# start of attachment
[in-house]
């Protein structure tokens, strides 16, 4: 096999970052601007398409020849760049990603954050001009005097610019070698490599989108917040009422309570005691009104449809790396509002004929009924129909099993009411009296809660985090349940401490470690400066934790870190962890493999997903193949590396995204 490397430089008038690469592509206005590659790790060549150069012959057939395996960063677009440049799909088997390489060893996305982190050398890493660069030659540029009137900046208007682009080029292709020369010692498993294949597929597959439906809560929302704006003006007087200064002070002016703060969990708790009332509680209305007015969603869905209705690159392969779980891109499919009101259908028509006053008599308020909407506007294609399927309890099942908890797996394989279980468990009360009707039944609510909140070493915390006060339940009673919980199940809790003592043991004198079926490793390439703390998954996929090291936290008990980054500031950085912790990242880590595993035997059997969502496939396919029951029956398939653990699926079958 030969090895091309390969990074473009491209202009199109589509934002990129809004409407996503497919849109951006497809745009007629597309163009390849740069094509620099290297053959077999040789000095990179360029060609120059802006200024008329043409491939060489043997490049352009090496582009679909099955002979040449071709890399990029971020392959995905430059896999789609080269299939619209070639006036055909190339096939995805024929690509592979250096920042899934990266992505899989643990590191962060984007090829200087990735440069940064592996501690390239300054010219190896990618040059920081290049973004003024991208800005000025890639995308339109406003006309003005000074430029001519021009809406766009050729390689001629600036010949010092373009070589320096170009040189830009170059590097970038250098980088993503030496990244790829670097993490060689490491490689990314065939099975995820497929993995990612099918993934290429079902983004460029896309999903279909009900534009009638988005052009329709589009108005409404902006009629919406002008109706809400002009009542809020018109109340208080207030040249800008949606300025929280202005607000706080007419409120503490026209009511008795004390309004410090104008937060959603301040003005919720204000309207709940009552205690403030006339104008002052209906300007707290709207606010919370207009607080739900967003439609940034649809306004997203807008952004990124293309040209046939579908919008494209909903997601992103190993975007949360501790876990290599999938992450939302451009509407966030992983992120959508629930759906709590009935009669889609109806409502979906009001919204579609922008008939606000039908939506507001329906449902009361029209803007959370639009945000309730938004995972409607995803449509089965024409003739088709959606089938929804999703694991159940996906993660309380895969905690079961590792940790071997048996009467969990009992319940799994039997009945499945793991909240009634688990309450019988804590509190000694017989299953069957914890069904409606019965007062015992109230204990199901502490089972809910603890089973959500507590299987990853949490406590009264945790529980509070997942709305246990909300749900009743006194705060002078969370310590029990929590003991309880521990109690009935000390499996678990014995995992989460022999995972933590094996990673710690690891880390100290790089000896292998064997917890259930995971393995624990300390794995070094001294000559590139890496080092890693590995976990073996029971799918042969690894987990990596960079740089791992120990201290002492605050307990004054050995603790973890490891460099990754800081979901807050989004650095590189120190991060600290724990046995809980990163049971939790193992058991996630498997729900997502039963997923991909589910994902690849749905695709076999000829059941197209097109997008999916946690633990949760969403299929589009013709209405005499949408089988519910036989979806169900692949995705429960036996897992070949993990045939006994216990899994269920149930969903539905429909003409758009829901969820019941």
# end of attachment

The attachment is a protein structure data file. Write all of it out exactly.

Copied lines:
[in-house]
């Protein structure tokens, strides 16, 4: 096999970052601007398409020849760049990603954050001009005097610019070698490599989108917040009422309570005691009104449809790396509002004929009924129909099993009411009296809660985090349940401490470690400066934790870190962890493999997903193949590396995204 490397430089008038690469592509206005590659790790060549150069012959057939395996960063677009440049799909088997390489060893996305982190050398890493660069030659540029009137900046208007682009080029292709020369010692498993294949597929597959439906809560929302704006003006007087200064002070002016703060969990708790009332509680209305007015969603869905209705690159392969779980891109499919009101259908028509006053008599308020909407506007294609399927309890099942908890797996394989279980468990009360009707039944609510909140070493915390006060339940009673919980199940809790003592043991004198079926490793390439703390998954996929090291936290008990980054500031950085912790990242880590595993035997059997969502496939396919029951029956398939653990699926079958 030969090895091309390969990074473009491209202009199109589509934002990129809004409407996503497919849109951006497809745009007629597309163009390849740069094509620099290297053959077999040789000095990179360029060609120059802006200024008329043409491939060489043997490049352009090496582009679909099955002979040449071709890399990029971020392959995905430059896999789609080269299939619209070639006036055909190339096939995805024929690509592979250096920042899934990266992505899989643990590191962060984007090829200087990735440069940064592996501690390239300054010219190896990618040059920081290049973004003024991208800005000025890639995308339109406003006309003005000074430029001519021009809406766009050729390689001629600036010949010092373009070589320096170009040189830009170059590097970038250098980088993503030496990244790829670097993490060689490491490689990314065939099975995820497929993995990612099918993934290429079902983004460029896309999903279909009900534009009638988005052009329709589009108005409404902006009629919406002008109706809400002009009542809020018109109340208080207030040249800008949606300025929280202005607000706080007419409120503490026209009511008795004390309004410090104008937060959603301040003005919720204000309207709940009552205690403030006339104008002052209906300007707290709207606010919370207009607080739900967003439609940034649809306004997203807008952004990124293309040209046939579908919008494209909903997601992103190993975007949360501790876990290599999938992450939302451009509407966030992983992120959508629930759906709590009935009669889609109806409502979906009001919204579609922008008939606000039908939506507001329906449902009361029209803007959370639009945000309730938004995972409607995803449509089965024409003739088709959606089938929804999703694991159940996906993660309380895969905690079961590792940790071997048996009467969990009992319940799994039997009945499945793991909240009634688990309450019988804590509190000694017989299953069957914890069904409606019965007062015992109230204990199901502490089972809910603890089973959500507590299987990853949490406590009264945790529980509070997942709305246990909300749900009743006194705060002078969370310590029990929590003991309880521990109690009935000390499996678990014995995992989460022999995972933590094996990673710690690891880390100290790089000896292998064997917890259930995971393995624990300390794995070094001294000559590139890496080092890693590995976990073996029971799918042969690894987990990596960079740089791992120990201290002492605050307990004054050995603790973890490891460099990754800081979901807050989004650095590189120190991060600290724990046995809980990163049971939790193992058991996630498997729900997502039963997923991909589910994902690849749905695709076999000829059941197209097109997008999916946690633990949760969403299929589009013709209405005499949408089988519910036989979806169900692949995705429960036996897992070949993990045939006994216990899994269920149930969903539905429909003409758009829901969820019941």